critical vs. non-critical
Milestone
(for “Design” phase)
Shows time estimates of tasks
A milestone represents an event or condition that marks the completion of
a group of related tasks or the completion of a phase of the project.
If any activity on critical path delayed, the overall project time will be
increased
Dr. Chen, Special Topic: Project Management
Benefits of Detailed and Timely Reports
• Mutual understanding of the goals
• Awareness of the progress of parallel
activities
• Understanding the relationship of tasks
• Early warning signals of problems
• Minimizing the confusion
• Higher visibility to top management
• Keeping client up to date
Dr. Chen, Special Topic: Project Management
Report Types
•
•
•
•
Routine - Reports that are issued on a regular
basis or each time the project reaches a milestone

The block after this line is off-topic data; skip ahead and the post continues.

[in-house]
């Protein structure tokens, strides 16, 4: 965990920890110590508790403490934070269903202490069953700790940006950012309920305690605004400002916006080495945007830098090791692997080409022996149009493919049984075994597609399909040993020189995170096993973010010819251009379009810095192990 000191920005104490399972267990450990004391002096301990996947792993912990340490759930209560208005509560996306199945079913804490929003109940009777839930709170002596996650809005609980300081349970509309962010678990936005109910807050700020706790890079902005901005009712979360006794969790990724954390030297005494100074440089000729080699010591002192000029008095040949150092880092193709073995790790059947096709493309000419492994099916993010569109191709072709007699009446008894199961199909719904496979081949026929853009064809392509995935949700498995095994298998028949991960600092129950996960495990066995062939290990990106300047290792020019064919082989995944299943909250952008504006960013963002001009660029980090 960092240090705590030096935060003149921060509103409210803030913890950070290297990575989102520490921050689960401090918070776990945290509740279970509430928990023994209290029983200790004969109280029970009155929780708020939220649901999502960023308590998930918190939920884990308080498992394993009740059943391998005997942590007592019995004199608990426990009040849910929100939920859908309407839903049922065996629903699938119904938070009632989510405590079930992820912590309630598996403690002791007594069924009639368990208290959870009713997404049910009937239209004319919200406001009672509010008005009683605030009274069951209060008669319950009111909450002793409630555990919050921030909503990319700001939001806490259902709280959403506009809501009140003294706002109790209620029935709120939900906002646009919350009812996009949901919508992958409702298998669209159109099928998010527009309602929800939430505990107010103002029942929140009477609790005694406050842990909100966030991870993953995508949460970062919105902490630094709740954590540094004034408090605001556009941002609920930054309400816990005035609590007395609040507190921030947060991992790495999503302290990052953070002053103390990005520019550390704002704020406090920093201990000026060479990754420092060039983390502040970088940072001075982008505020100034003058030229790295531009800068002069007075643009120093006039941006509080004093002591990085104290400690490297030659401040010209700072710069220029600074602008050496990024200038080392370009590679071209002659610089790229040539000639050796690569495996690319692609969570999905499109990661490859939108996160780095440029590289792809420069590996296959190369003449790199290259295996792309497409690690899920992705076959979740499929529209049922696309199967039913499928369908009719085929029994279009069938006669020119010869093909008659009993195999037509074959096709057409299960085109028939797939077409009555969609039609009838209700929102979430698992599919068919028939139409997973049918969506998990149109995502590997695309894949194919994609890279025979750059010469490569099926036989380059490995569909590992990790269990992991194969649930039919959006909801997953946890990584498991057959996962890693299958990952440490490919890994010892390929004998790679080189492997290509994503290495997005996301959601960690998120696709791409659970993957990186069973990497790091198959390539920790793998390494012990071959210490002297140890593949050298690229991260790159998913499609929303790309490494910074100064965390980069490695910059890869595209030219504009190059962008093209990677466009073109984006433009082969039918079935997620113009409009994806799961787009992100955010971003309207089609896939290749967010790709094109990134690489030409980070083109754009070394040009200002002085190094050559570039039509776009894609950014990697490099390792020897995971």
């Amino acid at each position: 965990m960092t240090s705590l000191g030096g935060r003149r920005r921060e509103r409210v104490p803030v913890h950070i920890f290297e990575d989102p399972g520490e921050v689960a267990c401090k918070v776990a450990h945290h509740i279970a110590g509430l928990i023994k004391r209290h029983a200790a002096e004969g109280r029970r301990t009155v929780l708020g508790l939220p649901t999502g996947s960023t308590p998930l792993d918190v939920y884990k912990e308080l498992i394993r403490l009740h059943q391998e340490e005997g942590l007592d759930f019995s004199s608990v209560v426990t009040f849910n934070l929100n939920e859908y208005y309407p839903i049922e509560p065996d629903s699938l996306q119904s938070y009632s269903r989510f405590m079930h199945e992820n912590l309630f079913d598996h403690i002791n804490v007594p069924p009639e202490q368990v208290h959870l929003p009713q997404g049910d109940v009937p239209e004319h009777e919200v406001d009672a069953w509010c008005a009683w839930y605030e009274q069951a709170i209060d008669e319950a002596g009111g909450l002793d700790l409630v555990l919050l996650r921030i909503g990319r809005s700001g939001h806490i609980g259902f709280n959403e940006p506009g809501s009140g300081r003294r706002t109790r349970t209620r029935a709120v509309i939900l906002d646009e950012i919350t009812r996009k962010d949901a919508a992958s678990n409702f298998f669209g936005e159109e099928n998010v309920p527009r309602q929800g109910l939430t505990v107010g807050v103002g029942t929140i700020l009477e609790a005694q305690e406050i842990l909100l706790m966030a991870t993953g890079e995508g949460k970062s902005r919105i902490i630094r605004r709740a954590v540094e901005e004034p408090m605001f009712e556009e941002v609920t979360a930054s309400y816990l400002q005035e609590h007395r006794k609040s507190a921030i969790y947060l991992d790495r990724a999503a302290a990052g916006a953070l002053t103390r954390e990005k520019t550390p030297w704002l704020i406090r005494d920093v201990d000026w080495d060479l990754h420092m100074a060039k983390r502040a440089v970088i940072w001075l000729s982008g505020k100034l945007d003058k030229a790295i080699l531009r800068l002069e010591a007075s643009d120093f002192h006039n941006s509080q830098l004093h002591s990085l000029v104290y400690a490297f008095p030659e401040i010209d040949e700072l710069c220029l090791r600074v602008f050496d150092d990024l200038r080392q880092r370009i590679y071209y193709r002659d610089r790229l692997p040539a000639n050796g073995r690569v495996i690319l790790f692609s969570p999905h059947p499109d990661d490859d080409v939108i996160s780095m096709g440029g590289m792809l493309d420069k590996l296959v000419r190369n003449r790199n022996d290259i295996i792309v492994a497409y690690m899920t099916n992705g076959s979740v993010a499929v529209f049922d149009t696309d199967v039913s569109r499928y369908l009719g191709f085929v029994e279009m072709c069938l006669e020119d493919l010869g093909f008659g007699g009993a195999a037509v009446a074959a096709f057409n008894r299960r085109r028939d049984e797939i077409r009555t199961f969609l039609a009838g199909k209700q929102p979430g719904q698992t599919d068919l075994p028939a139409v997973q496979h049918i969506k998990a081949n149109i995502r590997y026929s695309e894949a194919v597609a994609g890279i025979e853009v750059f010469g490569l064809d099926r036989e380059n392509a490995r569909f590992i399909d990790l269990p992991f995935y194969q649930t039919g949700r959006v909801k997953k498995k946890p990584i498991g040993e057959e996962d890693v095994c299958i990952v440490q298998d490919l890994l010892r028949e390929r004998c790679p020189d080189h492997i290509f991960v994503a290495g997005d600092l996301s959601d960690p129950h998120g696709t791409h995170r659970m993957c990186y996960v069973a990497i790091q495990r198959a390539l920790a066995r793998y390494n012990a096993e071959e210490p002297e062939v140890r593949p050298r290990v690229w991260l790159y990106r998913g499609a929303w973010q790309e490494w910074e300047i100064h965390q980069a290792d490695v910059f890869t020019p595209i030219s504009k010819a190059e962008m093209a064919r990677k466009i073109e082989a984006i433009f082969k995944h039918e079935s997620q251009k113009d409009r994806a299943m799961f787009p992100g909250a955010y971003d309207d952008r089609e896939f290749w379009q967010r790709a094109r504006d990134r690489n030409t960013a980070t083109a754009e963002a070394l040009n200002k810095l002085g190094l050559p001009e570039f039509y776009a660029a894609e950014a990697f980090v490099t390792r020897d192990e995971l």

Exception - Reports that are generated when an
usual condition occurs or as an informational
vehicle when an unusual decision is made
Special Analysis - Reports that result from
studies commissioned to look into unexpected
problems
All are linked to data (database, knowledge base
etc.)
Dr. Chen, Special Topic: Project Management
Meetings
•
•
•
•
Reports do not have to be written
They can be delivered verbally in meetings
Projects have too many meetings
The trick is to keep them to as few as
possible
Dr. Chen, Special Topic: Project Management
Meeting Rules
•
•
•
•
•
Use meetings to make group decisions
Start and end on time and have an agenda
Do your homework before the meeting
Take minutes (what is minutes?)
Avoid attributing remarks to individuals in
minutes
• Avoid overly formal rules of procedure
• Call meeting for serious problems
Dr. Chen, Special Topic: Project Management
Common Reporting Problems
• Too much detail
• Poor interface between the data/procedures
of the project and the information system of
the parent company
• Poor correspondence between the planning
process and the monitoring process
Dr. Chen, Special Topic: Project Management
Earned Value Analysis
• A valuable technique for monitoring overall